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Systemic treatments for metastatic cutaneous melanoma

Overview of attention for article published in Cochrane database of systematic reviews, April 2000
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About this Attention Score

  • In the top 25% of all research outputs scored by Altmetric
  • Good Attention Score compared to outputs of the same age (77th percentile)
  • Average Attention Score compared to outputs of the same age and source

Mentioned by

1 news outlet


95 Dimensions

Readers on

34 Mendeley
1 CiteULike
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Systemic treatments for metastatic cutaneous melanoma
Published in
Cochrane database of systematic reviews, April 2000
DOI 10.1002/14651858.cd001215
Pubmed ID

Tom Crosby, Reg Fish, Bernadette Coles, Malcolm Mason


Systemic therapies for metastatic cutaneous melanoma, the most aggressive of all skin cancers, remain disappointing. Few lasting remissions are achieved and the therapeutic aim remains one of palliation. Many agents are used alone or in combination with varying degrees of toxicity and cost. It is unclear whether evidence exists to support these complex regimens over best supportive care / placebo. To review the benefits from the use of systemic therapies in metastatic cutaneous melanoma compared to best supportive care/placebo, and to establish whether a 'standard' therapy exists which is superior to other treatments. Randomised controlled trials were identified from the MEDLINE, EMBASE and CCTR/CENTRAL databases. References, conference proceedings, and Science Citation Index/Scisearch were also used to locate trials. Cancer registries and trialists were also contacted. Randomised controlled trials of adults with histologically proven metastatic cutaneous melanoma in which systemic anti-cancer therapy was compared with placebo or supportive care. Study selection was performed by two independent reviewers. Data extraction forms were used for studies which appeared to meet the selection criteria and, where appropriate, full text articles were retrieved and reviewed independently. No randomised controlled trials were found comparing a systemic therapy with placebo or best supportive care in metastatic cutaneous melanoma. There is no evidence from randomised controlled clinical trials to show superiority of systemic therapy over best supportive care / placebo in the treatment of malignant cutaneous melanoma. Given that patients with metastatic melanoma frequently receive systemic therapy, it is our pragmatic view that a future systematic review could compare any systemic treatment, or combination of treatments, to single agent dacarbazine.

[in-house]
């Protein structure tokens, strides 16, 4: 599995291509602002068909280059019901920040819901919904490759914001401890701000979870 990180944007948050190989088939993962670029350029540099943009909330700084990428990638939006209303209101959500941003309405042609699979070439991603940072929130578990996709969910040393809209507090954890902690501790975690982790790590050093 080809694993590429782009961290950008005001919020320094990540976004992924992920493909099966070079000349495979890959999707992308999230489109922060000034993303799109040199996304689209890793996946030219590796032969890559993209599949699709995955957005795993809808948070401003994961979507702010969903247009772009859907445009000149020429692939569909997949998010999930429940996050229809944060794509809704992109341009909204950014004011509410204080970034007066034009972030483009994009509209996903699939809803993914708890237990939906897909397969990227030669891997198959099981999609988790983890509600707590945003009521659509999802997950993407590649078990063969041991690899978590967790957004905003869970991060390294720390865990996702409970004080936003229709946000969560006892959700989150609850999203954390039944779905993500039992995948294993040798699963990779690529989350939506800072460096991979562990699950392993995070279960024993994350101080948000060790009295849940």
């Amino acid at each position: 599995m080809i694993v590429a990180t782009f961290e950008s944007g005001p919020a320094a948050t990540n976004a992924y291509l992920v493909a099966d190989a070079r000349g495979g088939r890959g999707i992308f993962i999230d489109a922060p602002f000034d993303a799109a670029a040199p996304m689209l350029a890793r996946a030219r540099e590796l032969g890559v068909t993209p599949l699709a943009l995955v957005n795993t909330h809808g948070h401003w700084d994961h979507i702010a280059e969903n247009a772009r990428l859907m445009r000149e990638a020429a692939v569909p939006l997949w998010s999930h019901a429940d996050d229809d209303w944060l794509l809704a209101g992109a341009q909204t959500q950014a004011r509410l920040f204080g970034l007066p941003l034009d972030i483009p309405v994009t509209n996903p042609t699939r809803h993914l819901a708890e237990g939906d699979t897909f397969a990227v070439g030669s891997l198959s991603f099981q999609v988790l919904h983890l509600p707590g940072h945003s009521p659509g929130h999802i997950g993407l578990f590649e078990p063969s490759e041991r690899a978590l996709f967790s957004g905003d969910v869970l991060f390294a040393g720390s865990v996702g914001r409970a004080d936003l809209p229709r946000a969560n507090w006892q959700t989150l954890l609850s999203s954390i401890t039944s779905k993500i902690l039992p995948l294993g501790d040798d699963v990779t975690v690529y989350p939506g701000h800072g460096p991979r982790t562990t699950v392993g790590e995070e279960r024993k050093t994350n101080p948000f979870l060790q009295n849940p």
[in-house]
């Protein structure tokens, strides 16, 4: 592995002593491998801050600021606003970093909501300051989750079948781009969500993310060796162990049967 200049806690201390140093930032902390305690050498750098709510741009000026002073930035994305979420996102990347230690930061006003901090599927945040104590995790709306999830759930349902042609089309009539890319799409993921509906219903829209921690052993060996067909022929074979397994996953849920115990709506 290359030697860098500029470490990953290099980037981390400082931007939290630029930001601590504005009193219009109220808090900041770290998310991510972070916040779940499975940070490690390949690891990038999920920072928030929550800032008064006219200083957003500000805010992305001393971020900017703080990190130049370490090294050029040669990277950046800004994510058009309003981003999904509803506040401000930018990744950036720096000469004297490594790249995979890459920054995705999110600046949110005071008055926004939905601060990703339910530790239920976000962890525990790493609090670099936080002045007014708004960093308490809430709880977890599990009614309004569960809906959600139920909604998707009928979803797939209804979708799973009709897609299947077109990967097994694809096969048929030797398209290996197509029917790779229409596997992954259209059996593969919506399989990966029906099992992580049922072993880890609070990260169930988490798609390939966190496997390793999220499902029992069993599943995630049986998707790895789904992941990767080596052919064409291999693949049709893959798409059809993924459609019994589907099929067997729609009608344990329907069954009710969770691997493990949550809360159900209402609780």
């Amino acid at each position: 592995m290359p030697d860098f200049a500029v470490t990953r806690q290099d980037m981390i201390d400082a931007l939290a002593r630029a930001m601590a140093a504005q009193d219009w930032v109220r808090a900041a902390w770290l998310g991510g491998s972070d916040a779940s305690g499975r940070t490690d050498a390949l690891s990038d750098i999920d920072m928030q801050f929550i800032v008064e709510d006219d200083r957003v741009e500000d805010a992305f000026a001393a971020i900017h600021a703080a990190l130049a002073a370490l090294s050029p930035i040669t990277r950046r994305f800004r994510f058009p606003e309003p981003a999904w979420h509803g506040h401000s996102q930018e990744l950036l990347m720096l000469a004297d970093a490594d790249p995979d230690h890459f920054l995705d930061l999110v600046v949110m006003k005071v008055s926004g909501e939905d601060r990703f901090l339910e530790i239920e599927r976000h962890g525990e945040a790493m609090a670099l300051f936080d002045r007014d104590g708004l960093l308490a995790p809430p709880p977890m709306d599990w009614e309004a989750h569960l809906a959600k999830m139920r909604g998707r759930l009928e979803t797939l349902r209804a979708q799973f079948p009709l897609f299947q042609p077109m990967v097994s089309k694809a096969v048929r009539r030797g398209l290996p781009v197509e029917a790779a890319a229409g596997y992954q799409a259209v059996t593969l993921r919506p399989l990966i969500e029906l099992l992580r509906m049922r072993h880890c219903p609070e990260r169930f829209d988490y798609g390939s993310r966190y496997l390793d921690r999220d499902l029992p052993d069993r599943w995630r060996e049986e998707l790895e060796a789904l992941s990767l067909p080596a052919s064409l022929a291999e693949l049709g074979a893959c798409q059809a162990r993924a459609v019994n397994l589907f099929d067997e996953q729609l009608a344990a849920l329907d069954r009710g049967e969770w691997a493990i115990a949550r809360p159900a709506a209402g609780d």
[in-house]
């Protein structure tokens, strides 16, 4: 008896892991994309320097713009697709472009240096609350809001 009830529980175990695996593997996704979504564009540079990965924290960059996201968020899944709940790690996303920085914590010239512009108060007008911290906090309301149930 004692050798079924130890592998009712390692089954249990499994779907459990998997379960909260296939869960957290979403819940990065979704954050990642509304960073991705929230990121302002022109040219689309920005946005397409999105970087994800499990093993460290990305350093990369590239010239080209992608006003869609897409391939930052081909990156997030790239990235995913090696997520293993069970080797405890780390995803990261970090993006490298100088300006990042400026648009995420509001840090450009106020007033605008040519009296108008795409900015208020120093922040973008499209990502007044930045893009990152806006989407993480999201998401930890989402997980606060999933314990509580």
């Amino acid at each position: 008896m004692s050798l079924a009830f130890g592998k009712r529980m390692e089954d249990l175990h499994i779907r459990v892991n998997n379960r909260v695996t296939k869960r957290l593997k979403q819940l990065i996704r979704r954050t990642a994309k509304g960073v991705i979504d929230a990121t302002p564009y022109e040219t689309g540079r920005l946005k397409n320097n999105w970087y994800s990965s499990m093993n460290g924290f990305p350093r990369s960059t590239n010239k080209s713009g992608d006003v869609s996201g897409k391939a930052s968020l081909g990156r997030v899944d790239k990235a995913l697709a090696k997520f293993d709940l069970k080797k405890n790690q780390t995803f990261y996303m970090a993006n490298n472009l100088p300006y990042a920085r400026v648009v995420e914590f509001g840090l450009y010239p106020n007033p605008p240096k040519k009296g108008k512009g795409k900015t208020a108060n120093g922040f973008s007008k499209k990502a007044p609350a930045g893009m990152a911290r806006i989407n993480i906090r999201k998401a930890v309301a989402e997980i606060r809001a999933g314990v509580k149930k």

Mendeley readers

The data shown below were compiled from readership statistics for 34 Mendeley readers of this research output. Click here to see the associated Mendeley record.

Geographical breakdown

Country Count As %
Ecuador 2 6%
Netherlands 1 3%
United Kingdom 1 3%
Unknown 30 88%

Demographic breakdown

Readers by professional status Count As %
Student > Ph. D. Student 7 21%
Other 5 15%
Researcher 5 15%
Student > Bachelor 4 12%
Student > Master 4 12%
Other 8 24%
Unknown 1 3%
Readers by discipline Count As %
Medicine and Dentistry 21 62%
Biochemistry, Genetics and Molecular Biology 5 15%
Pharmacology, Toxicology and Pharmaceutical Science 2 6%
Agricultural and Biological Sciences 2 6%
Nursing and Health Professions 1 3%
Other 1 3%
Unknown 2 6%

Attention Score in Context

This research output has an Altmetric Attention Score of 8. This is our high-level measure of the quality and quantity of online attention that it has received. This Attention Score, as well as the ranking and number of research outputs shown below, was calculated when the research output was last mentioned on 16 April 2018.
All research outputs
of 12,808,036 outputs
Outputs from Cochrane database of systematic reviews
of 10,430 outputs
Outputs of similar age
of 224,373 outputs
Outputs of similar age from Cochrane database of systematic reviews
of 193 outputs
Altmetric has tracked 12,808,036 research outputs across all sources so far. Compared to these this one has done well and is in the 85th percentile: it's in the top 25% of all research outputs ever tracked by Altmetric.
So far Altmetric has tracked 10,430 research outputs from this source. They typically receive a lot more attention than average, with a mean Attention Score of 20.3. This one has gotten more attention than average, scoring higher than 55% of its peers.
Older research outputs will score higher simply because they've had more time to accumulate mentions. To account for age we can compare this Altmetric Attention Score to the 224,373 tracked outputs that were published within six weeks on either side of this one in any source. This one has done well, scoring higher than 77% of its contemporaries.
We're also able to compare this research output to 193 others from the same source and published within six weeks on either side of this one. This one is in the 42nd percentile – i.e., 42% of its contemporaries scored the same or lower than it.